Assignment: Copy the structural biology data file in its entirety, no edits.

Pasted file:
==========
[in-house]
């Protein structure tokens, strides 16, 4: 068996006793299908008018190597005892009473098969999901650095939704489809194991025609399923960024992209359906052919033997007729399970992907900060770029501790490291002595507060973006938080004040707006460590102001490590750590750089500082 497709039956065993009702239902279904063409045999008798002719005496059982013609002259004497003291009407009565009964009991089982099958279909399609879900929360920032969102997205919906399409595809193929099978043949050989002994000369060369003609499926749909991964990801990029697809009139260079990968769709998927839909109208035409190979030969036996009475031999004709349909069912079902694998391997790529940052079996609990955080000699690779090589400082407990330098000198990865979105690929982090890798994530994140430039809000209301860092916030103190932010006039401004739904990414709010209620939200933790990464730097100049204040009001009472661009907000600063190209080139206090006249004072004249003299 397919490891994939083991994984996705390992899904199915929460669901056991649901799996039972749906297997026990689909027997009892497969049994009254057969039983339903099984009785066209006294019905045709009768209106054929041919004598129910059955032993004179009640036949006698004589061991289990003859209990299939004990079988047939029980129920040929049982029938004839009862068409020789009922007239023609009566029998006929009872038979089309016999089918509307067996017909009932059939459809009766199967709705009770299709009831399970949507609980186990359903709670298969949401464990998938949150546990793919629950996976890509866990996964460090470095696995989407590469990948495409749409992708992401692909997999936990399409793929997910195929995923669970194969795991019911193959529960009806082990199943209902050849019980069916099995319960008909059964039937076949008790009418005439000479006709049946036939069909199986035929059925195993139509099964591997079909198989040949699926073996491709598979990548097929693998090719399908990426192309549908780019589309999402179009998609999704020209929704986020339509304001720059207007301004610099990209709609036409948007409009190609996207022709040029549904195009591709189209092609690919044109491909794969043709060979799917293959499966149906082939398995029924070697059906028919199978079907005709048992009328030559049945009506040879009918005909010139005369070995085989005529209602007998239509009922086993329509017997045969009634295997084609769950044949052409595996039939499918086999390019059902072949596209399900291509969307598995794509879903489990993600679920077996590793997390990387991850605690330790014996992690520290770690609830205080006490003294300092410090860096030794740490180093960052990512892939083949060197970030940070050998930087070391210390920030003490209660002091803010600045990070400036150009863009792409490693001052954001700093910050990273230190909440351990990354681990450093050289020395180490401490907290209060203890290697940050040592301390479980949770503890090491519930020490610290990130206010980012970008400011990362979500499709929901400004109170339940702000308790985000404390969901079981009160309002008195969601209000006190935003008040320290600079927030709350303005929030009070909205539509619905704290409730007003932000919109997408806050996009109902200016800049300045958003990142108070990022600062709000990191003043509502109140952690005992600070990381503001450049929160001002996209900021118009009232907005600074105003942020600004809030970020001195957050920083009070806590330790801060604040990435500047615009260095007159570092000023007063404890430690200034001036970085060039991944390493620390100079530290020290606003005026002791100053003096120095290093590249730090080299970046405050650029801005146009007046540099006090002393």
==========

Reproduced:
[in-house]
């Protein structure tokens, strides 16, 4: 068996006793299908008018190597005892009473098969999901650095939704489809194991025609399923960024992209359906052919033997007729399970992907900060770029501790490291002595507060973006938080004040707006460590102001490590750590750089500082 497709039956065993009702239902279904063409045999008798002719005496059982013609002259004497003291009407009565009964009991089982099958279909399609879900929360920032969102997205919906399409595809193929099978043949050989002994000369060369003609499926749909991964990801990029697809009139260079990968769709998927839909109208035409190979030969036996009475031999004709349909069912079902694998391997790529940052079996609990955080000699690779090589400082407990330098000198990865979105690929982090890798994530994140430039809000209301860092916030103190932010006039401004739904990414709010209620939200933790990464730097100049204040009001009472661009907000600063190209080139206090006249004072004249003299 397919490891994939083991994984996705390992899904199915929460669901056991649901799996039972749906297997026990689909027997009892497969049994009254057969039983339903099984009785066209006294019905045709009768209106054929041919004598129910059955032993004179009640036949006698004589061991289990003859209990299939004990079988047939029980129920040929049982029938004839009862068409020789009922007239023609009566029998006929009872038979089309016999089918509307067996017909009932059939459809009766199967709705009770299709009831399970949507609980186990359903709670298969949401464990998938949150546990793919629950996976890509866990996964460090470095696995989407590469990948495409749409992708992401692909997999936990399409793929997910195929995923669970194969795991019911193959529960009806082990199943209902050849019980069916099995319960008909059964039937076949008790009418005439000479006709049946036939069909199986035929059925195993139509099964591997079909198989040949699926073996491709598979990548097929693998090719399908990426192309549908780019589309999402179009998609999704020209929704986020339509304001720059207007301004610099990209709609036409948007409009190609996207022709040029549904195009591709189209092609690919044109491909794969043709060979799917293959499966149906082939398995029924070697059906028919199978079907005709048992009328030559049945009506040879009918005909010139005369070995085989005529209602007998239509009922086993329509017997045969009634295997084609769950044949052409595996039939499918086999390019059902072949596209399900291509969307598995794509879903489990993600679920077996590793997390990387991850605690330790014996992690520290770690609830205080006490003294300092410090860096030794740490180093960052990512892939083949060197970030940070050998930087070391210390920030003490209660002091803010600045990070400036150009863009792409490693001052954001700093910050990273230190909440351990990354681990450093050289020395180490401490907290209060203890290697940050040592301390479980949770503890090491519930020490610290990130206010980012970008400011990362979500499709929901400004109170339940702000308790985000404390969901079981009160309002008195969601209000006190935003008040320290600079927030709350303005929030009070909205539509619905704290409730007003932000919109997408806050996009109902200016800049300045958003990142108070990022600062709000990191003043509502109140952690005992600070990381503001450049929160001002996209900021118009009232907005600074105003942020600004809030970020001195957050920083009070806590330790801060604040990435500047615009260095007159570092000023007063404890430690200034001036970085060039991944390493620390100079530290020290606003005026002791100053003096120095290093590249730090080299970046405050650029801005146009007046540099006090002393």